Louis Vuitton sunglasses are seen at the largest Louis Vuitton store in China, which is located in Shanghai, July 18, 2012.
This isn’t the Chinese government’s first declaration of war on official corruption and wanton spending—and Western companies know it. Some of the world’s biggest liquor producers and carmakers are shrugging off dramatic falls in sales of luxury cars, watches and alcohol resulting from Xi Jinping’s recent crackdown on assorted luxuries.
China’s Communist Party has banned banquets, restricted the registration of military license plates on premium cars and banned television and radio advertisement for expensive watches, stamps, and gold coins. As a result, Chinese sales of luxury watches have suffered. (As many as 60% of high-end timepieces are gifted to public servants.) Revenues at upscale restaurants in Shanghai, Beijing and Ningbo fell between 20% and 35% in January, state media Xinhua reported. Sales of Bentleys in China dropped 20% (paywall) for the first quarter, while sales growth for BMW and Volkswagen’s Audi slowed dramatically (paywall). Sales of baijiu, a premium Chinese grain liquor, by Diageo, the world’s largest distiller, fell 40% in the first three months of this year, according to a company call on May 14.
Nomura analyst Ian Shackleton thinks the ”rough ride” in the baijiu industry is temporary; he sees double-digit growth returning in the long-term. Pernod Ricard, the world’s second largest distiller, attributed the recent drop in its Scotch sales in China to the country’s leadership change and the corruption crackdown. “We definitely see this impact as a short-term one,” said Jean Touboul, vice-president of investor relations in March. Pernod’s CEO, Pierre Pringue added in April, “We will return to double-digit growth in the medium term.” Referring to China’s last leadership transition, he said, “We have seen this before in 2003.”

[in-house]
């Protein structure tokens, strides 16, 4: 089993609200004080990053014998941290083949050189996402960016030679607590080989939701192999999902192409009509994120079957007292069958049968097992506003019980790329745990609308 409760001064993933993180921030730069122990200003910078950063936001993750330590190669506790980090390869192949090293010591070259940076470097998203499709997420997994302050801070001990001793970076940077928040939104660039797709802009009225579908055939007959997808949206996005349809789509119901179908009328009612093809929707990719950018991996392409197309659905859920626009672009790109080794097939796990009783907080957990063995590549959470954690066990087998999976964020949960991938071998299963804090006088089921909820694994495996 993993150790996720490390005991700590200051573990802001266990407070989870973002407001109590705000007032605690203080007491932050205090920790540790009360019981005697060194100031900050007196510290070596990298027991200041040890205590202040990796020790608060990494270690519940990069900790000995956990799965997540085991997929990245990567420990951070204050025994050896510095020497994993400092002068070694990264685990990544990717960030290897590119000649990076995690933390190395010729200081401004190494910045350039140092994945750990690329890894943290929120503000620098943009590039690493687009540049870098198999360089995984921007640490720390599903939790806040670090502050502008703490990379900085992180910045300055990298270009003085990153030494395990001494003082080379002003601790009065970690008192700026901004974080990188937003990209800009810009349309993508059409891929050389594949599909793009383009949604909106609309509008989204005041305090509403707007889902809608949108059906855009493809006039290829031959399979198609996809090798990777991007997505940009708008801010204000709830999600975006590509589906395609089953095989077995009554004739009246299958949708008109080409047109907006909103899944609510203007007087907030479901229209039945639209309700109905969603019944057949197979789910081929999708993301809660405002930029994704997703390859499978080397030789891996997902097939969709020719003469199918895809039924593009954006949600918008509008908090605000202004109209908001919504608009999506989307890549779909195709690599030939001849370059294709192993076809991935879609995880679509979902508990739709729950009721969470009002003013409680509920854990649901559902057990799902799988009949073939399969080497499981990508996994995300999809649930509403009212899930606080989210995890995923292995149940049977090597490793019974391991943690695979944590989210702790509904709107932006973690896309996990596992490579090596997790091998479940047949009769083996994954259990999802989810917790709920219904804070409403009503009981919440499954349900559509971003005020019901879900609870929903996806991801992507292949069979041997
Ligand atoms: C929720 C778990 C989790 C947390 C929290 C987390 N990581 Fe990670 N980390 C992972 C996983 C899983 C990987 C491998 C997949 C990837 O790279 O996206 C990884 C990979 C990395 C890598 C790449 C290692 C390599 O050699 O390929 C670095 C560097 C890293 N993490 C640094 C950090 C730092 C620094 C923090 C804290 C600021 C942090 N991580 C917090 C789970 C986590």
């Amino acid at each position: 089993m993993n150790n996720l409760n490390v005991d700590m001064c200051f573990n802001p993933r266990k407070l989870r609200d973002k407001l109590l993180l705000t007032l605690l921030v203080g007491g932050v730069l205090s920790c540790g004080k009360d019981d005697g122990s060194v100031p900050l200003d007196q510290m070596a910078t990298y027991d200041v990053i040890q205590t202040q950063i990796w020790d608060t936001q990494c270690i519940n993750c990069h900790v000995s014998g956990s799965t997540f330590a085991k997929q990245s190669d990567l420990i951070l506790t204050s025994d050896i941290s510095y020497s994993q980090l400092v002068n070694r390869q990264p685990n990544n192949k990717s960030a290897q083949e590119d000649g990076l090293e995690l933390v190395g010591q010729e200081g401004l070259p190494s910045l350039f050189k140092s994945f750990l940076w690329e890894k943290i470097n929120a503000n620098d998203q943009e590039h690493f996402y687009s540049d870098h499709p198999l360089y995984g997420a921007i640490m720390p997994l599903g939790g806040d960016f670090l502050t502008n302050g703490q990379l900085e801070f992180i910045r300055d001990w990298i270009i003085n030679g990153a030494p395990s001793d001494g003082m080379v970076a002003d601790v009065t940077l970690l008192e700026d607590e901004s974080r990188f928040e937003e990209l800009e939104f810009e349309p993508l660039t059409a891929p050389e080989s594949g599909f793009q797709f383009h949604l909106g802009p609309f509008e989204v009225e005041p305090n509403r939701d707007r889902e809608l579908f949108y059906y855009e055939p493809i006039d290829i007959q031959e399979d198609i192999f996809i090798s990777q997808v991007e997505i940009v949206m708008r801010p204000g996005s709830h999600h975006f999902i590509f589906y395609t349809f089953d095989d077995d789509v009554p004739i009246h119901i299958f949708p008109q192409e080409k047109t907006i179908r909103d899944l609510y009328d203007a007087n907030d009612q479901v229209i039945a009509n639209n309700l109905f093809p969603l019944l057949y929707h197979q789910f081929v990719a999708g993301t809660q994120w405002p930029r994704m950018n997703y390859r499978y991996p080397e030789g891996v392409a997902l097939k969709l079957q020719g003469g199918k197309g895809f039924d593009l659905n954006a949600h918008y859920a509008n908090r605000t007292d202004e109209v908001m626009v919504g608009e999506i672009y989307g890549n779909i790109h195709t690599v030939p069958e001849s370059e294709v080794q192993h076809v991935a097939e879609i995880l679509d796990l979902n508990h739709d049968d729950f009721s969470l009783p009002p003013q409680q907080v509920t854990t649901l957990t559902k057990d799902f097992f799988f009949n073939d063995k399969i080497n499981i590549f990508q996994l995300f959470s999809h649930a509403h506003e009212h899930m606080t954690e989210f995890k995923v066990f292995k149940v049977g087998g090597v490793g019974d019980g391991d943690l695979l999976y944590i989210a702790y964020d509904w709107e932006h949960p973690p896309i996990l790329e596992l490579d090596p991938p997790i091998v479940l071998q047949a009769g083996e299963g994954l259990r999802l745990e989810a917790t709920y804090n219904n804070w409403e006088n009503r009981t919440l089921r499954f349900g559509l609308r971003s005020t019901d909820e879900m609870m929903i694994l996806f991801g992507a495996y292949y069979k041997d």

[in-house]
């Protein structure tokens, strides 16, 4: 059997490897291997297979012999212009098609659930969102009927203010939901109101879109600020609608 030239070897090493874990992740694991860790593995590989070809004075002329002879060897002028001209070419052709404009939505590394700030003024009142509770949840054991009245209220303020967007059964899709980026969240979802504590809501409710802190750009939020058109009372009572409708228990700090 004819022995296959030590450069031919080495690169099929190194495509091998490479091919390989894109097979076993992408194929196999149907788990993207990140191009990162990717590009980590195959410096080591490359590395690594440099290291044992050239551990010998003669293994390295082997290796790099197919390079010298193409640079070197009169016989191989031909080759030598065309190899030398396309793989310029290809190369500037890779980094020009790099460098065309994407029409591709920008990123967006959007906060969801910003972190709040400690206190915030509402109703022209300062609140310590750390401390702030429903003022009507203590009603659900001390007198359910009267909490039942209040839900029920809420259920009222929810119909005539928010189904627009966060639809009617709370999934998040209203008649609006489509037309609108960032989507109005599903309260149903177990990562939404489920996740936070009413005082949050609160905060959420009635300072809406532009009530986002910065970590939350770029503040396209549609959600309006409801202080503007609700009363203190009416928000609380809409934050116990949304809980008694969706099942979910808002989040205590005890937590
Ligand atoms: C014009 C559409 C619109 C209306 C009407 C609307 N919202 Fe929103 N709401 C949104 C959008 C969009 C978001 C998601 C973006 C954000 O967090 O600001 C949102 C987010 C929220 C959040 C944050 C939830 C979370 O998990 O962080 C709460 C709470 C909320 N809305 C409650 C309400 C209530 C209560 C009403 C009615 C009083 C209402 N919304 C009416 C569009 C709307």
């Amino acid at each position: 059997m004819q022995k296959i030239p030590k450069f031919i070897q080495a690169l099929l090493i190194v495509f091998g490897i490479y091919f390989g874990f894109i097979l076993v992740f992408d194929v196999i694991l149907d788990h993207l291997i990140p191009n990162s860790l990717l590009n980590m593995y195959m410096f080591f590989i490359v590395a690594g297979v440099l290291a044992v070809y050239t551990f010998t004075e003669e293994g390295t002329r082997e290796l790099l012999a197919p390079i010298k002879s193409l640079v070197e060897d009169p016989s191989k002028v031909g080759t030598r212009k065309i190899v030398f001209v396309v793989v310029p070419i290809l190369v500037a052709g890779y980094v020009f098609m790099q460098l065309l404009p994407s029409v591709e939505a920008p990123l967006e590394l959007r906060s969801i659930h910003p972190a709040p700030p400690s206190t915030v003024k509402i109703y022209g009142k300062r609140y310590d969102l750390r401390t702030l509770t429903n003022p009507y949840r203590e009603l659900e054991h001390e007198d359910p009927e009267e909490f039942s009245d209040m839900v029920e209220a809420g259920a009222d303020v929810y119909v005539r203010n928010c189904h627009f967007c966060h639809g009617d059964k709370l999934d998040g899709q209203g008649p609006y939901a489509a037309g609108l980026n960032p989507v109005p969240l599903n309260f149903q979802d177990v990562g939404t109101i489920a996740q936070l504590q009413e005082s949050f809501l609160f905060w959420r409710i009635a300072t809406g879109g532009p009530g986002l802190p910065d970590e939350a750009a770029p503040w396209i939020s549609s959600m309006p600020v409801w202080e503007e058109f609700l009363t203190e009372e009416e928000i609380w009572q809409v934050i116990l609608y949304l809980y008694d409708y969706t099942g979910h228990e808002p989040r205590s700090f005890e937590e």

Similar sentiments are guiding carmakers like Mercedes and Porsche. “There’s too much wealth being generated in China at this point in time for people not to have an interest in vehicles,” said Hans Hennig, group managing director of Jebsen, which distributes Porsche in China. Last year, China, Hong Kong and Macao accounted for Porsche’s fastest growing region in terms of sales.
Still, Diageo is making at least one strategic shift. Gilbert Ghostine, president of Diageo Asia-Pacific, said on the May 14 call that it was angling to sell more scotch, especially Johnnie Walker, which accounts for roughly half the company’s investment in China. So far, sales of liquors like scotch and cognac, 10% to 15% of which go towards gifts, haven’t flinched.
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